This past weekend we spent some time working on the loft floor. It may seem as a crazy step and completely out of order given we don’t have electric work done, siding, plumbing hooked up, walls, etc but we decided this was a step we wanted to take. The main reason we wanted to take this step was so our son could start exploring and enjoying his new space and getting some more time with us. When the weather was nice and we were working on the tiny he was playing outside right along our side. Now that the rain has hit and we’ve seen cooler days he’s been in our “normal sized” house while we go in frequently checking on him. With the floor in he can play in the loft or plug in his travel DVD player and veg out watching a movie (gasp… I know).

Now on to the floor…I’ve been researching all design elements of our tiny house (aka coming up with unnecessary, fun projects for my husband to figure out :) ). We’re going with a rustic industrial style and I came across a fun project to try for the loft floors. I figured that if we loved it, it could be used for the floors throughout the house and if not I was confident we would like it well enough for the loft.

Enter project…make new wood look old! I found a couple sites used for inspirations (see links at bottom of article) and from there we began our project. We rounded up some random tools to beat up the wood (we choose a wood that we felt already had character with lots of knots in it). We first tested on some small scrap pieces to make sure we didn’t hate any of the methods we used. In fact there was one method we didn’t like so we didn’t do it. Then later tested the stain and realized we liked it once stained and went back and added it to some pieces.

Random tools to beat up the wood!

Random tools to beat up the wood!

Scrap tested piece.

Scrap tested piece.

The hubs and I randomly grabbed tools and started distressing the wood! We did both sides since the underside of the loft floor would be the ceiling to the room below. We did the method completely randomly. I don’t think my husband was particularly looking forward to this project but he did seem to enjoy this “destructive” project once he was in it! In other words he was fiercely hammering while I was delicately making punctures!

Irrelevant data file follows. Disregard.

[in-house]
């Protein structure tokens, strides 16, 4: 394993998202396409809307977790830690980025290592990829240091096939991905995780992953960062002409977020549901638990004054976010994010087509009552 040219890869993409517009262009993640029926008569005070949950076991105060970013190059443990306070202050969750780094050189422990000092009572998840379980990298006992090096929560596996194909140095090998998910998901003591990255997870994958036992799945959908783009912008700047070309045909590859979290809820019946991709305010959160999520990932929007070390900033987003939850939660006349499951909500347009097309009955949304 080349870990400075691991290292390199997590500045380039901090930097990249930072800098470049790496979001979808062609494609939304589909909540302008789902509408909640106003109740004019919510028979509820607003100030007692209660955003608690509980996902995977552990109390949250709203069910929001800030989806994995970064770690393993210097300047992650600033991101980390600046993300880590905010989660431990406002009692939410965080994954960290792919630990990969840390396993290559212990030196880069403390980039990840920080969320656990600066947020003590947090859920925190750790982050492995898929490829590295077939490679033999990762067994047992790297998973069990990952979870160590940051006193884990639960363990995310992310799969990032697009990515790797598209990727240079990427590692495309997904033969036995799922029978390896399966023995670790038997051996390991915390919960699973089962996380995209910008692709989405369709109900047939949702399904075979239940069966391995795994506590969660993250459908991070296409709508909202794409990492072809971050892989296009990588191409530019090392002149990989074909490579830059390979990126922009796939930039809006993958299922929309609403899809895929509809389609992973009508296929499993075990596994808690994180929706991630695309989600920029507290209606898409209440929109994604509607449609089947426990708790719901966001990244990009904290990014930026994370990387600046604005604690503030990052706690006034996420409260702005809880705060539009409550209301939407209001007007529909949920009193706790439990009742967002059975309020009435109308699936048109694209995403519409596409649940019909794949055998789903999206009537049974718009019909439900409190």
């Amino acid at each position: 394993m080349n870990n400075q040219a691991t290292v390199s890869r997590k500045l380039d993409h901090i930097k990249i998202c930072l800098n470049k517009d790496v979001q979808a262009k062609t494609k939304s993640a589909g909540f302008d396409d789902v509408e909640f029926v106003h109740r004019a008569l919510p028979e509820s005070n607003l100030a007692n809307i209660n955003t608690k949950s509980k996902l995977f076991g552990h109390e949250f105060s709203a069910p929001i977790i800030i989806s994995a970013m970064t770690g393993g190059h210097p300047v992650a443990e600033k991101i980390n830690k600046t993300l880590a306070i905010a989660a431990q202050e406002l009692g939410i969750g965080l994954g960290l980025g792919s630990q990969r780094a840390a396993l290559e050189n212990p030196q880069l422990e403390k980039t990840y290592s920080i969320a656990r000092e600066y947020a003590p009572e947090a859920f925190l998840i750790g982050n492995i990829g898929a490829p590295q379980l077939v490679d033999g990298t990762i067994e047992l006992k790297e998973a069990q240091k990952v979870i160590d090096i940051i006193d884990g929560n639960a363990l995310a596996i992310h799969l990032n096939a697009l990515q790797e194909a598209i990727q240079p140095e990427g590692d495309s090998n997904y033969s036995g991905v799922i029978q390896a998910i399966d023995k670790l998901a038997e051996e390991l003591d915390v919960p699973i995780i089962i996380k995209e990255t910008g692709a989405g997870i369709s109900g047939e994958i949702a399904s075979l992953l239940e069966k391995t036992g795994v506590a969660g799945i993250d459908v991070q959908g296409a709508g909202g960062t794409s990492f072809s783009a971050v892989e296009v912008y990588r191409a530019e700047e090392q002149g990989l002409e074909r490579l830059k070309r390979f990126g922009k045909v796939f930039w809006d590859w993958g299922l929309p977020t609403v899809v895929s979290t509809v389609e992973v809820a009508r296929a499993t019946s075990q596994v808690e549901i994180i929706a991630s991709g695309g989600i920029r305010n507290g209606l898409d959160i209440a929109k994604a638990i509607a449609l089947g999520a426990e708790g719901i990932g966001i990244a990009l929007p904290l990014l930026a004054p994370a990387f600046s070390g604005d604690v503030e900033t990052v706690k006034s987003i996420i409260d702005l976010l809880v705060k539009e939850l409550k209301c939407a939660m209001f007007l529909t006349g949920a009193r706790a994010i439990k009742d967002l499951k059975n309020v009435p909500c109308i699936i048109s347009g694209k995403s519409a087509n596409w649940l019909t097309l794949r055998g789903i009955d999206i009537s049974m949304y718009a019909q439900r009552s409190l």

After testing the stain (we had purchased 2 different colors) we decided we truly favored one so we decided to stick with it. We did want it to have different hues though so on each board it varied how long we let the stain set. We also learned from one of our references that if you put on a layer of water first the stain won’t take as much/get as dark so we used that method as well. We stained both sides and were excited to see what it looked like the next morning since we were ultimately working in the dark :). We were quite happy with the results the next morning! At this point we see using this same method for the rest of the flooring in our house! Most importantly our son is excited his “loft is done.”

Loft floor!

Loft floor!

Underside/Ceiling I love that the color makes the raw cedar beams pop!

Underside/Ceiling
I love that the color makes the raw cedar beams pop!

Close up to see some "distressing"

Close up to see some “distressing”

 

Resources:
Making Old Wood Look New

DIY Wood Flooring